Computer-Aided Reasoning: An Approach

Matt Kaufmann, Panagiotis Manolios, and J Strother Moore, Kluwer Academic Publishers, June, 2000. (ISBN 0-7923-7744-3)

[For a Russian translation of this page (not the book!) see the following link. The authors of ACL2 have no control over what you will find at this link.


This book is a textbook introduction to computer-aided reasoning. It can be used in graduate and upper-division undergraduate courses on Software Engineering or Formal Methods. It is also suitable in conjunction with other books in courses on Hardware Design, Discrete Mathematics, or Theory, especially courses stressing formalism, rigor, or mechanized support. It is also appropriate for courses on Artificial Intelligence or Automated Reasoning.

Current hardware and software systems are often very complex and the trend is towards increased complexity. By modeling systems mathematically, we obtain models that we can prove behave correctly. To further increase confidence in our reasoning, which may be complex, we can use a computer program to check our proofs and even to automate some of their construction.

In this book we present:

This book will teach you how to formalize things, how to construct proofs, and how to use a mechanical tool to check those proofs.

We use a particular formalism and a particular mechanization of it, namely ACL2, which is freely available under the terms of a BSD-style license from the ACL2 home page. ACL2 was written by Kaufmann and Moore and is the successor to the ``Boyer-Moore theorem prover,'' Nqthm. (Bob Boyer also made substantial early contributions to ACL2.) The ACL2 home page includes the online reference manual, which is a large hypertext document meant primarily for users of the system. This book is the definitive introduction to ACL2 and how to use it.

While teaching the use of mechanized formalism, we focus on computational problems of the sort typically faced by someone using formal methods to analyze computer hardware or software.

ACL2 is used in industry. Remember the Intel FDIV bug? The first Pentium [trademark, Intel, Inc] could not divide floating-point numbers correctly and it reportedly cost Intel $500 million to fix. At the time that was happening, we used ACL2 to verify that the floating point division microcode on AMD's competing microprocessor, the AMD-K5, was correct. AMD used ACL2 to verify the elementary floating-point operations for the recently released Athlon. [Note: AMD, the AMD logo and combinations thereof, AMD-K5, AMD-K7, and AMD Athlon are trademarks of Advanced Micro Devices, Inc.] The companion volume presents a closely related case study.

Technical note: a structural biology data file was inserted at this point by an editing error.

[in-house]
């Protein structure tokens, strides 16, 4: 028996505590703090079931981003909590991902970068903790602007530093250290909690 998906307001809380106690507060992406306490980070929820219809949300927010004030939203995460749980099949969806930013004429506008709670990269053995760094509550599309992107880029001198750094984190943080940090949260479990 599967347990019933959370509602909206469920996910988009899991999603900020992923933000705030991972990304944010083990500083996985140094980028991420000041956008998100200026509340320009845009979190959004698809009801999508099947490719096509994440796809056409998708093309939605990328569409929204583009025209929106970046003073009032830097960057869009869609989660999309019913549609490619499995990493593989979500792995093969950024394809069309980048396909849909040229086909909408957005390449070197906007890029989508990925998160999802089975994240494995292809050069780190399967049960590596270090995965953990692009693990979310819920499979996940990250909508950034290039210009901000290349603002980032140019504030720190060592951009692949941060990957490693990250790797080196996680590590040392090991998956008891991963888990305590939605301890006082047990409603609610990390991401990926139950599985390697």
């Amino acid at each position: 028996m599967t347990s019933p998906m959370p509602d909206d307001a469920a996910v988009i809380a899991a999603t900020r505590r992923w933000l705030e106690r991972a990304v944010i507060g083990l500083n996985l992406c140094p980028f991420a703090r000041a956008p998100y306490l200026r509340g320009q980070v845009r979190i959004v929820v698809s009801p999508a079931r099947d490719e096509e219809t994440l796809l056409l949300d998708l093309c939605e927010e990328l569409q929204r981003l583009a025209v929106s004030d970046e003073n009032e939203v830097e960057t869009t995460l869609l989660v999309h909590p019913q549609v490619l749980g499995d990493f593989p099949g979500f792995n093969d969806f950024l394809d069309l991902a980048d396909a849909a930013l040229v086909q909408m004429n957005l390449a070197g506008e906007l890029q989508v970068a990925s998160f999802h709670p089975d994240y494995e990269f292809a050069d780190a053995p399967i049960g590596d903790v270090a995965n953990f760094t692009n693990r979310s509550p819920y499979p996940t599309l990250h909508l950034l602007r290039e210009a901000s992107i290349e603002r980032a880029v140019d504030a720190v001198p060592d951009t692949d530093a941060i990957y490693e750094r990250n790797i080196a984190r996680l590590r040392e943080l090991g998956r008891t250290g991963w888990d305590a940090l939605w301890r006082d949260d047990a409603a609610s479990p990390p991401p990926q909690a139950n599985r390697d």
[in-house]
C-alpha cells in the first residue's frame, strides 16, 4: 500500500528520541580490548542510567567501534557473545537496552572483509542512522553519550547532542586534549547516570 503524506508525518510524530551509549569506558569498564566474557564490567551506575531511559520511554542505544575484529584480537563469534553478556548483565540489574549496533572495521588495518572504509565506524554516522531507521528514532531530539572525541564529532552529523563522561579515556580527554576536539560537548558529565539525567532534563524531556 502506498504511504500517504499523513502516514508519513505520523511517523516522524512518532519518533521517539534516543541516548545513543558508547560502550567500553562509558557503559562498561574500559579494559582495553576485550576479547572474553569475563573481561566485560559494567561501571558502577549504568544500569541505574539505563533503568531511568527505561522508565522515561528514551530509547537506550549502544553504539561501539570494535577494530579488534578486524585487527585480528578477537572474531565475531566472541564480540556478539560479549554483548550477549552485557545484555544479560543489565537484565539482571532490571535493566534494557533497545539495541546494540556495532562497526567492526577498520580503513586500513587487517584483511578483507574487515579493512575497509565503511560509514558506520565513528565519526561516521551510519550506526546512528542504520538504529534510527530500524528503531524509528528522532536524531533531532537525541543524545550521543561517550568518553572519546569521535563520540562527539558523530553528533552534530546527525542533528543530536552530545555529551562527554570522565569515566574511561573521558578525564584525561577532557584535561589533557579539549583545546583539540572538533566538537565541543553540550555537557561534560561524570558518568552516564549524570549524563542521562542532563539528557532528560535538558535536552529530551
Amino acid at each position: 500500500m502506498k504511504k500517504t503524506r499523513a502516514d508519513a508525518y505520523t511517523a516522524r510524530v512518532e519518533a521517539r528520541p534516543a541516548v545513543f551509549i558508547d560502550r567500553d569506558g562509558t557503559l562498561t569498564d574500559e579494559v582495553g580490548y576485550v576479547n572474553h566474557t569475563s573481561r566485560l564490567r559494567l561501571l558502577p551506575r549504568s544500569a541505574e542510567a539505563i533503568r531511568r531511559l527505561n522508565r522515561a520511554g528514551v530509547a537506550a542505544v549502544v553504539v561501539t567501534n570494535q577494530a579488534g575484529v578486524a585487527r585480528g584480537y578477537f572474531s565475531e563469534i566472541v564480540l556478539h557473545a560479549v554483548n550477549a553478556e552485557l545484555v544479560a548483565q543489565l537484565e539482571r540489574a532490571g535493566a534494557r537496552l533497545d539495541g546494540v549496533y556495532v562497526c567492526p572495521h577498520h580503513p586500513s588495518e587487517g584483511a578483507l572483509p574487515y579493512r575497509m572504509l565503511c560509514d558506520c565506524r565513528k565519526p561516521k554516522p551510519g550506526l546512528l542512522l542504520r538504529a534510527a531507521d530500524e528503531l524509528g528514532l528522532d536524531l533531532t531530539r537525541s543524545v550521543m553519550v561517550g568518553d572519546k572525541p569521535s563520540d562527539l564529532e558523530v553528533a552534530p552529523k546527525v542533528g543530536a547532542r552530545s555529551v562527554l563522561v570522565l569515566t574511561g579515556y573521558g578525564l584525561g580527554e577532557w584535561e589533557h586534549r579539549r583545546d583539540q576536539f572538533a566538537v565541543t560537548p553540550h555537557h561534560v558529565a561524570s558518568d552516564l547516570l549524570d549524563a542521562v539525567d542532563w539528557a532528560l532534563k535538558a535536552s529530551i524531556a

The ACL2 system has been successfully applied to projects of commercial interest, including microprocessor modeling, hardware verification, microcode verification, and software verification. This book gives a methodology for modeling computing systems formally and for reasoning about those models with mechanized assistance. The practicality of computer-aided reasoning is further demonstrated in the companion book, Computer-Aided Reasoning: ACL2 Case Studies.


All the errors noted below have been corrected in the paperback version of the book distributed via lulu (see Ordering Information). However, if you have the Kluwer hardback version or a non-most-recent paperback version, the notes below may be helpful.

To accommodate readers of all past versions, we locate the known errors in two ways.

First, we generally give the section, paragraph, and sentence number of the sentence containing the error. In the manuscript, the first paragraph of every section is not indented; all other paragraphs are indented. We count paragraphs from 1. Text following a display (e.g., a formula or itemization) is not counted as a new paragraph unless it is indented. Sentences end with a period and are counted from 1.

The second error locator is the page number in the Kluwer hardback edition followed by the line number. Generally, each page of the Kluwer edition begins with a header containing the page number, the book or chapter title, and a horizontal line spanning the page. We count all non-blank lines below the horizontal line (i.e., we do not count the header itself and we do count all subsequent non-blank lines, whether they are part of a section title, display, or ordinary text). The hardback page and line numbers may not exactly correspond to those in the paperback versions.